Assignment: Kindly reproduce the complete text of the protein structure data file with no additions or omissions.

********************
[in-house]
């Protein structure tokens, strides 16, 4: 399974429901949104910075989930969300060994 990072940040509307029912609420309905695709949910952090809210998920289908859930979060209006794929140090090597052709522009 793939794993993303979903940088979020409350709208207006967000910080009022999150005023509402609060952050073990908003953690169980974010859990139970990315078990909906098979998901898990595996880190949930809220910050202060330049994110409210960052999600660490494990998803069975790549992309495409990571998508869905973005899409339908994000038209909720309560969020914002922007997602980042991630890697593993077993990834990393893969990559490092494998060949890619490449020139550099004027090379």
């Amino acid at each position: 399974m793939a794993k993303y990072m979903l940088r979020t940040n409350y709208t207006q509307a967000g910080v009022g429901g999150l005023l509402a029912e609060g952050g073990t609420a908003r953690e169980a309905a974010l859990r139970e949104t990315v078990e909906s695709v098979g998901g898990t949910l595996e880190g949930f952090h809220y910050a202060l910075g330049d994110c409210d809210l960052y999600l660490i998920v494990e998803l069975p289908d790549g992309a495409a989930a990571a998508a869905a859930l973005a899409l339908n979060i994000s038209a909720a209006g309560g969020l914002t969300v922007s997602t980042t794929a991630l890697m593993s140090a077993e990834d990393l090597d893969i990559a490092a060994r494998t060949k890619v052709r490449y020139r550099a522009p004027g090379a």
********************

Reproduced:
[in-house]
């Protein structure tokens, strides 16, 4: 399974429901949104910075989930969300060994 990072940040509307029912609420309905695709949910952090809210998920289908859930979060209006794929140090090597052709522009 793939794993993303979903940088979020409350709208207006967000910080009022999150005023509402609060952050073990908003953690169980974010859990139970990315078990909906098979998901898990595996880190949930809220910050202060330049994110409210960052999600660490494990998803069975790549992309495409990571998508869905973005899409339908994000038209909720309560969020914002922007997602980042991630890697593993077993990834990393893969990559490092494998060949890619490449020139550099004027090379």
């Amino acid at each position: 399974m793939a794993k993303y990072m979903l940088r979020t940040n409350y709208t207006q509307a967000g910080v009022g429901g999150l005023l509402a029912e609060g952050g073990t609420a908003r953690e169980a309905a974010l859990r139970e949104t990315v078990e909906s695709v098979g998901g898990t949910l595996e880190g949930f952090h809220y910050a202060l910075g330049d994110c409210d809210l960052y999600l660490i998920v494990e998803l069975p289908d790549g992309a495409a989930a990571a998508a869905a859930l973005a899409l339908n979060i994000s038209a909720a209006g309560g969020l914002t969300v922007s997602t980042t794929a991630l890697m593993s140090a077993e990834d990393l090597d893969i990559a490092a060994r494998t060949k890619v052709r490449y020139r550099a522009p004027g090379a």